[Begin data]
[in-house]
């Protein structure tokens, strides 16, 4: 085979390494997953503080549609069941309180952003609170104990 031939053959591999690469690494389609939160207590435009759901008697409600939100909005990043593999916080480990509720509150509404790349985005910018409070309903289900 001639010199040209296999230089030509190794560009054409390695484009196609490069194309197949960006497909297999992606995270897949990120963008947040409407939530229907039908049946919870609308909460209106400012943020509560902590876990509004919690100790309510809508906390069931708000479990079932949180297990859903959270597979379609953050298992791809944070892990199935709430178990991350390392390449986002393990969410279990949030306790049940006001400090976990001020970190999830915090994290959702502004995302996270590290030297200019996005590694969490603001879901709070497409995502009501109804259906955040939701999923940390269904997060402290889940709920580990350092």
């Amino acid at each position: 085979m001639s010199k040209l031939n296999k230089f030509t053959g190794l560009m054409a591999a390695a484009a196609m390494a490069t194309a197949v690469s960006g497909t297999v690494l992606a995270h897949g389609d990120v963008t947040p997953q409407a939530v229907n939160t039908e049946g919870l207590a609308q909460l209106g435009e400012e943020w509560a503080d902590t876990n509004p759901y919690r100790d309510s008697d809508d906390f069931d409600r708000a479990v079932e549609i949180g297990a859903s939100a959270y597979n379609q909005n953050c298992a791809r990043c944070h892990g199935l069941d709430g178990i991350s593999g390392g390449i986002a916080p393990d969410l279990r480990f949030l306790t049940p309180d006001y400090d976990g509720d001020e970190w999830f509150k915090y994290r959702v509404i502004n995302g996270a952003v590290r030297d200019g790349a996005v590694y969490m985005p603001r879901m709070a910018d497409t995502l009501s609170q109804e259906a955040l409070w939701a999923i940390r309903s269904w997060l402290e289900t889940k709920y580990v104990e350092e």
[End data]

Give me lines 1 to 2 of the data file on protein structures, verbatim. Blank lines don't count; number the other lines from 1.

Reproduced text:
[in-house]
């Protein structure tokens, strides 16, 4: 085979390494997953503080549609069941309180952003609170104990 031939053959591999690469690494389609939160207590435009759901008697409600939100909005990043593999916080480990509720509150509404790349985005910018409070309903289900 001639010199040209296999230089030509190794560009054409390695484009196609490069194309197949960006497909297999992606995270897949990120963008947040409407939530229907039908049946919870609308909460209106400012943020509560902590876990509004919690100790309510809508906390069931708000479990079932949180297990859903959270597979379609953050298992791809944070892990199935709430178990991350390392390449986002393990969410279990949030306790049940006001400090976990001020970190999830915090994290959702502004995302996270590290030297200019996005590694969490603001879901709070497409995502009501109804259906955040939701999923940390269904997060402290889940709920580990350092």